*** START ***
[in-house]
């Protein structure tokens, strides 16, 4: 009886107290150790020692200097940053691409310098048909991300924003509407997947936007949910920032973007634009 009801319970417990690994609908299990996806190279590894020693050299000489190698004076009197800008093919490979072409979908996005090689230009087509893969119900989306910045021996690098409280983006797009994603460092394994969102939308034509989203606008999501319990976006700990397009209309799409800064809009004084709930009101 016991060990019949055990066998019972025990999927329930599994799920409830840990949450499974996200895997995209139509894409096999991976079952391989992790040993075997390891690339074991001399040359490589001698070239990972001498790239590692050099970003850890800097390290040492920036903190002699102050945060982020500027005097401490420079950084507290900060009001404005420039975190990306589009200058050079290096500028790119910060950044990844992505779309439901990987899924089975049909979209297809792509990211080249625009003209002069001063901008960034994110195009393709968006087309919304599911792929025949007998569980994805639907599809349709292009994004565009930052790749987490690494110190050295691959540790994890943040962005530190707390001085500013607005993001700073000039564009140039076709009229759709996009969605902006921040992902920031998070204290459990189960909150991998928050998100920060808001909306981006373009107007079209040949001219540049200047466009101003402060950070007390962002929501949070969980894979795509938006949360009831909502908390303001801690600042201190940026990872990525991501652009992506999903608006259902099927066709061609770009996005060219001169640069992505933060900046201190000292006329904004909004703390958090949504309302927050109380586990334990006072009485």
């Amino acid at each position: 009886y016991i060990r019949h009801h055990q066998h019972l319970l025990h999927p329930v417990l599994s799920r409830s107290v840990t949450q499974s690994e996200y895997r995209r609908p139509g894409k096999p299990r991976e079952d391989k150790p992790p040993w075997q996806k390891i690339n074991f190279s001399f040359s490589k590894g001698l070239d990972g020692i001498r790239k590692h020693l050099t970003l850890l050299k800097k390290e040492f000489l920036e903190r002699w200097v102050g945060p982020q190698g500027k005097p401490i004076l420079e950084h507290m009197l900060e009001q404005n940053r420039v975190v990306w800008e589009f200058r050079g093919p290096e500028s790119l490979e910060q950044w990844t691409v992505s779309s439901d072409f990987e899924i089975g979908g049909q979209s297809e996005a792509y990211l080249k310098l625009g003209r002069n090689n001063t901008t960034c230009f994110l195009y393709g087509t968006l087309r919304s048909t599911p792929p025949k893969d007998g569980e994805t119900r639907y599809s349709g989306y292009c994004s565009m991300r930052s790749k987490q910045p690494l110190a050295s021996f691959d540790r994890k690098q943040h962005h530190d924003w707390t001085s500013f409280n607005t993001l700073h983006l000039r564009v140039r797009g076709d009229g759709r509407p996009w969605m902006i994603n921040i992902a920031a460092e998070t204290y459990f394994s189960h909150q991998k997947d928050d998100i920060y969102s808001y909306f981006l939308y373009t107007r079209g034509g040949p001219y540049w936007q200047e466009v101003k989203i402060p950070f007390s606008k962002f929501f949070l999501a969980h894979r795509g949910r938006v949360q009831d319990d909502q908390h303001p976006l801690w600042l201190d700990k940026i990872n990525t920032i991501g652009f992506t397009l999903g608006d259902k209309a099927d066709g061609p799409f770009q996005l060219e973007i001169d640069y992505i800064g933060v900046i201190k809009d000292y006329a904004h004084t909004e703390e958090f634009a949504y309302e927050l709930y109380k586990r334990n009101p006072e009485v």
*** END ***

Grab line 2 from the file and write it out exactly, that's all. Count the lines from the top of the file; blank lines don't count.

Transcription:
């Protein structure tokens, strides 16, 4: 009886107290150790020692200097940053691409310098048909991300924003509407997947936007949910920032973007634009 009801319970417990690994609908299990996806190279590894020693050299000489190698004076009197800008093919490979072409979908996005090689230009087509893969119900989306910045021996690098409280983006797009994603460092394994969102939308034509989203606008999501319990976006700990397009209309799409800064809009004084709930009101 016991060990019949055990066998019972025990999927329930599994799920409830840990949450499974996200895997995209139509894409096999991976079952391989992790040993075997390891690339074991001399040359490589001698070239990972001498790239590692050099970003850890800097390290040492920036903190002699102050945060982020500027005097401490420079950084507290900060009001404005420039975190990306589009200058050079290096500028790119910060950044990844992505779309439901990987899924089975049909979209297809792509990211080249625009003209002069001063901008960034994110195009393709968006087309919304599911792929025949007998569980994805639907599809349709292009994004565009930052790749987490690494110190050295691959540790994890943040962005530190707390001085500013607005993001700073000039564009140039076709009229759709996009969605902006921040992902920031998070204290459990189960909150991998928050998100920060808001909306981006373009107007079209040949001219540049200047466009101003402060950070007390962002929501949070969980894979795509938006949360009831909502908390303001801690600042201190940026990872990525991501652009992506999903608006259902099927066709061609770009996005060219001169640069992505933060900046201190000292006329904004909004703390958090949504309302927050109380586990334990006072009485």